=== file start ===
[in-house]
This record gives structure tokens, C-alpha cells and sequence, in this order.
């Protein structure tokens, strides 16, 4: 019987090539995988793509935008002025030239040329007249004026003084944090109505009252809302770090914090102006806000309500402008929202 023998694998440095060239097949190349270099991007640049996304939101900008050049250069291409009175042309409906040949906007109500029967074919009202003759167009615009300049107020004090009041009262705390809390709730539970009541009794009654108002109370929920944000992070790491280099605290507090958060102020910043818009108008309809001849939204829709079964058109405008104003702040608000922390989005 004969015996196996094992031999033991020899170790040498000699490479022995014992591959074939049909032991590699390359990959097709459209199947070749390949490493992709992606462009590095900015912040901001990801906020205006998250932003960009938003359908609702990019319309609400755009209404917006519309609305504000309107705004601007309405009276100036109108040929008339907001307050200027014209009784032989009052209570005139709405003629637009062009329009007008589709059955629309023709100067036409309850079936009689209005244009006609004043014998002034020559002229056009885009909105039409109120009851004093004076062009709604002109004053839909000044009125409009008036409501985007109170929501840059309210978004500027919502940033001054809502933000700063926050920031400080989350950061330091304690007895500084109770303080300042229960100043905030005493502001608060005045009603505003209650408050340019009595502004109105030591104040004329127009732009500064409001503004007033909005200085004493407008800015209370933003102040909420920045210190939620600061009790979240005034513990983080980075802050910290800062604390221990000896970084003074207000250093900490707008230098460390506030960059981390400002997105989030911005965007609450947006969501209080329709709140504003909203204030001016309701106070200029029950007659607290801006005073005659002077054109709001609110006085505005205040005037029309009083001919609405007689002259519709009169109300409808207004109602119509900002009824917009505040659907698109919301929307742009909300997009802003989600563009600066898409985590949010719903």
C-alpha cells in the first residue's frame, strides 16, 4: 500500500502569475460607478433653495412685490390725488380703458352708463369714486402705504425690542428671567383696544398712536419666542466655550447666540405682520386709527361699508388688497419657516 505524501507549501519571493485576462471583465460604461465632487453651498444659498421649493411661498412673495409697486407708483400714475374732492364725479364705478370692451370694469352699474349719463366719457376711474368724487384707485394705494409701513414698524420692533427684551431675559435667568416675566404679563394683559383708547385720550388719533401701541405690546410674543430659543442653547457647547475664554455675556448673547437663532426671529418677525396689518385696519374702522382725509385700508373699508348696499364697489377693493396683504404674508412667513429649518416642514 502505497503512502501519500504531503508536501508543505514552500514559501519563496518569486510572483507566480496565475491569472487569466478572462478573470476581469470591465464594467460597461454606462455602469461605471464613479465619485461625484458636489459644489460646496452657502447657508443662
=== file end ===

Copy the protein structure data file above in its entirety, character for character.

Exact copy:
[in-house]
This record gives structure tokens, C-alpha cells and sequence, in this order.
């Protein structure tokens, strides 16, 4: 019987090539995988793509935008002025030239040329007249004026003084944090109505009252809302770090914090102006806000309500402008929202 023998694998440095060239097949190349270099991007640049996304939101900008050049250069291409009175042309409906040949906007109500029967074919009202003759167009615009300049107020004090009041009262705390809390709730539970009541009794009654108002109370929920944000992070790491280099605290507090958060102020910043818009108008309809001849939204829709079964058109405008104003702040608000922390989005 004969015996196996094992031999033991020899170790040498000699490479022995014992591959074939049909032991590699390359990959097709459209199947070749390949490493992709992606462009590095900015912040901001990801906020205006998250932003960009938003359908609702990019319309609400755009209404917006519309609305504000309107705004601007309405009276100036109108040929008339907001307050200027014209009784032989009052209570005139709405003629637009062009329009007008589709059955629309023709100067036409309850079936009689209005244009006609004043014998002034020559002229056009885009909105039409109120009851004093004076062009709604002109004053839909000044009125409009008036409501985007109170929501840059309210978004500027919502940033001054809502933000700063926050920031400080989350950061330091304690007895500084109770303080300042229960100043905030005493502001608060005045009603505003209650408050340019009595502004109105030591104040004329127009732009500064409001503004007033909005200085004493407008800015209370933003102040909420920045210190939620600061009790979240005034513990983080980075802050910290800062604390221990000896970084003074207000250093900490707008230098460390506030960059981390400002997105989030911005965007609450947006969501209080329709709140504003909203204030001016309701106070200029029950007659607290801006005073005659002077054109709001609110006085505005205040005037029309009083001919609405007689002259519709009169109300409808207004109602119509900002009824917009505040659907698109919301929307742009909300997009802003989600563009600066898409985590949010719903």
C-alpha cells in the first residue's frame, strides 16, 4: 500500500502569475460607478433653495412685490390725488380703458352708463369714486402705504425690542428671567383696544398712536419666542466655550447666540405682520386709527361699508388688497419657516 505524501507549501519571493485576462471583465460604461465632487453651498444659498421649493411661498412673495409697486407708483400714475374732492364725479364705478370692451370694469352699474349719463366719457376711474368724487384707485394705494409701513414698524420692533427684551431675559435667568416675566404679563394683559383708547385720550388719533401701541405690546410674543430659543442653547457647547475664554455675556448673547437663532426671529418677525396689518385696519374702522382725509385700508373699508348696499364697489377693493396683504404674508412667513429649518416642514 502505497503512502501519500504531503508536501508543505514552500514559501519563496518569486510572483507566480496565475491569472487569466478572462478573470476581469470591465464594467460597461454606462455602469461605471464613479465619485461625484458636489459644489460646496452657502447657508443662